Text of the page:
Real Beverly Hillbillies," a reality show that would
take a low-income, uneducated rural family and place them
in a Beverly Hills mansion for amusement, we took exception.
We ran ads saying so in major papers across the country,
and we put together broadly diverse coalitions to stop the
show. This effort brought together many strange bedfellows:
three dozen Republican members of Congress and the leadership
of 10 of the country’s largest trade unions; Paul
Weyrich, the founder of the Heritage Foundation, and Michael
Moore; Zell Miller and whoever the opposite of him is.
And it got thousands of regular folks from around the country
to register their protest and make some stand in support
of what is rural. In a way a campaign against bad television
is like pissing in the ocean, but in another way it’s
empowering to take a side in a big fight and feel that you
made a difference.
And one of our great discoveries in running the campaign
was that rural America was far larger than the 55 million
people who reside there. The actuality is that the cities
and suburbs are full of people who have left the countryside
to find work or opportunity, and they identify themselves
as being rural. In seeing that the internal study at The
New York Times suggested more rural coverage, it
made me wonder if this was a response to those readers who
feel connected to a rural heritage.
Another campaign we just took part in was confronting the
administration and the banking regulators over their plan
to exempt all but the largest banks from Community Reinvestment
Act obligations. That law compels banks to lend money back
into the poor and moderate-income communities that they
serve. This was a more complex campaign than rallying against
reality television. And nobody gave us a shot, but we started
with good seasoned partners, like the Congressional Black
Caucus, the Hispanic Caucus, NAACP, LaRaza, and the Local
Initiatives Support Corporation. We ran ads that asked:
"Will the president’s promise of an ownership
society include rural America?" We asked: "Why
reverse legislation that had brought over a trillion dollars
of private investment into needy communities in cities and
One widely held perception of rural America is that it
is redneck, all-white and intolerant. And that’s neither
accurate nor helpful. As my pal Gurney Norman says, when
did John Boy Walton become Timothy McVeigh? Or maybe the
more up-to-the-minute question is, when did Jessica Lynch
become Lyndie England? The reality is that rural America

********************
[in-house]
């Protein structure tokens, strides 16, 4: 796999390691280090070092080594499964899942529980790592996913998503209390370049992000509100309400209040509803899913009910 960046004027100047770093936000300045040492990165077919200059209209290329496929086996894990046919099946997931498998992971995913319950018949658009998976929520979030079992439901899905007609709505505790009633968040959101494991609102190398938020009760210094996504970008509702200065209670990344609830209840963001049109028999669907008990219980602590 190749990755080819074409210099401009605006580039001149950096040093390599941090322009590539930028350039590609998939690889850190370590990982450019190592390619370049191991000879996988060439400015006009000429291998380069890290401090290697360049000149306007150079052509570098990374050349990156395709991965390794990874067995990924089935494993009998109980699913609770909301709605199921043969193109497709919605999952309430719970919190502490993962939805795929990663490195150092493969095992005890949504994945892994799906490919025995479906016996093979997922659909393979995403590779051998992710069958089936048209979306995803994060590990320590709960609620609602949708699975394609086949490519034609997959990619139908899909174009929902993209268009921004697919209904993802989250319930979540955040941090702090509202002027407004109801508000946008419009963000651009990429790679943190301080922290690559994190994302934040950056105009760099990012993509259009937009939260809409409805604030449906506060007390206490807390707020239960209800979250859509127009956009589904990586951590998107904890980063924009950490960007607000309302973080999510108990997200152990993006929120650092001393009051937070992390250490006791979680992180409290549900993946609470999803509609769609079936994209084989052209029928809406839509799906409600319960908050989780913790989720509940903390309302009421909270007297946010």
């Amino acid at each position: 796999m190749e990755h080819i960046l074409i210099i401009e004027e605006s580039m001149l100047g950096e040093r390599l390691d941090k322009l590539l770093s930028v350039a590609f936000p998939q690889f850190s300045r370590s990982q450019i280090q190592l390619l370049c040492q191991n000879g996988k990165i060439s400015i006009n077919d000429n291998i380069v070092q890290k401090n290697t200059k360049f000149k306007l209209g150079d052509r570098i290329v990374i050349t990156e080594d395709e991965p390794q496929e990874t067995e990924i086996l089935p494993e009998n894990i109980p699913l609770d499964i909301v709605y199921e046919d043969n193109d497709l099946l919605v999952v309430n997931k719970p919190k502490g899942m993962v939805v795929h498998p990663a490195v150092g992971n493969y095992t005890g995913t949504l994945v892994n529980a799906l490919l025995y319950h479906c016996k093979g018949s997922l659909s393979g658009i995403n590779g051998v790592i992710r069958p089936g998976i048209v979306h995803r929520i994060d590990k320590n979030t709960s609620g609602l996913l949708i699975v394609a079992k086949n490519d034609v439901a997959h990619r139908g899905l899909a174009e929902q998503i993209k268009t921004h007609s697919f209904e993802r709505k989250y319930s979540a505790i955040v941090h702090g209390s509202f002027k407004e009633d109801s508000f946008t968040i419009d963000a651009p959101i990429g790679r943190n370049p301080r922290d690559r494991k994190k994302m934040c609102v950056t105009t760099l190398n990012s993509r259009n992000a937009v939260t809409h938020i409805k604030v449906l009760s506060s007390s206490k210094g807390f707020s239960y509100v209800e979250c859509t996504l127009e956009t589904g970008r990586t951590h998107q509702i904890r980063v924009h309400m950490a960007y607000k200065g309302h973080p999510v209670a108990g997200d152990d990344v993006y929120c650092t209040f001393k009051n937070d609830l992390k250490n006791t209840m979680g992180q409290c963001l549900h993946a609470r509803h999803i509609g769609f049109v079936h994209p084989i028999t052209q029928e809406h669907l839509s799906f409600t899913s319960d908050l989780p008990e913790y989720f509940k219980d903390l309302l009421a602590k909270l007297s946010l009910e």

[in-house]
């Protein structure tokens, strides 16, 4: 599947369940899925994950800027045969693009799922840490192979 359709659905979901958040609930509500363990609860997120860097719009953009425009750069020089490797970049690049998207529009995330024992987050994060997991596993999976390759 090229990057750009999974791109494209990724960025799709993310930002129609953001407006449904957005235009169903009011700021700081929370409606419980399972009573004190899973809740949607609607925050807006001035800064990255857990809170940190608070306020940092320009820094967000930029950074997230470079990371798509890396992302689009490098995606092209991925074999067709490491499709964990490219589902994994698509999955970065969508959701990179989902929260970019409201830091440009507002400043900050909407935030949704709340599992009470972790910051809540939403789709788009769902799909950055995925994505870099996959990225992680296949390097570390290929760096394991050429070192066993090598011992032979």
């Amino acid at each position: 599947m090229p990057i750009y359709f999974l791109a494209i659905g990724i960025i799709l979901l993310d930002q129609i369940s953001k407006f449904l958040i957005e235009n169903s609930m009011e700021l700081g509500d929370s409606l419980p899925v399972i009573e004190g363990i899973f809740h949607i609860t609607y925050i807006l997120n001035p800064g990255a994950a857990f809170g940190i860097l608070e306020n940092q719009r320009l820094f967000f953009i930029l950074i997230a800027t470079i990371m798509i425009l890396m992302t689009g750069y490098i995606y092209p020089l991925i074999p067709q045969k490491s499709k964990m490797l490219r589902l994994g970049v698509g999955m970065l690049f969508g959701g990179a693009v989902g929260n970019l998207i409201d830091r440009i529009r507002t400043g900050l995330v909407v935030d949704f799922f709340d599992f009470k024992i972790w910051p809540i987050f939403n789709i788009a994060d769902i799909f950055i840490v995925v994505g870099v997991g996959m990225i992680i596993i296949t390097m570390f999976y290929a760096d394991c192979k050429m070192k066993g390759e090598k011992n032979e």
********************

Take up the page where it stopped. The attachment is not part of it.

is only 8 percent less diverse racially than the country
as a whole. And what we have seen from surveys is that urban
people tend to think of rural people as intolerant, and
rural people tend to think of urban people as intolerant.
And they may both have a point. But it is also true that
the problems of inner cities and the problems in rural towns
ranging from disinvestment to substance abuse are not that
different, and there very well may be remedies that serve
And in this campaign with these diverse partners, e-mail
by e-mail, letter by letter, we brought in enough petitioners
to overwhelm those the banks ginned up in support of their
own regulatory relief. And in the end, together, we were
able to eek out a reversal from the regulators, FDIC
and the Office of Thrift Supervision,
on rural investment.
Here is what I am trying to say. There are problems in
rural America. There are also some solutions. How we set
about to solve these problems makes a real difference for
those who live in the countryside and for those who don’t.
And the press has a critical role to play. Not as advocates.
No one who romanticizes journalism as much as I would want
to change your job description. But we need to cover rural
issues better. Misperceptions have consequences. We need
to explain rural better. We need to show how it is connected
to a bigger world. We need to talk about solutions from
time to time. And we need more folks like you to show up
and get some shit on their shoes.
And when they do, there are going to be some tough rural
issues to deal with, like the political segregation going
on in this country, or the burgeoning clericalism in rural
community life, or the true prospects of revitalizing our
communities when the public coffers are empty and the real
price of war has shifted back to the communities whose volunteers
fought it. And when those stories come out it’s going
to be uncomfortable. Readers will cringe. Some of you may
even get beat up. That would be great. I would love that.
It builds character. And it might just mean that these issues
Thank you for indulging me.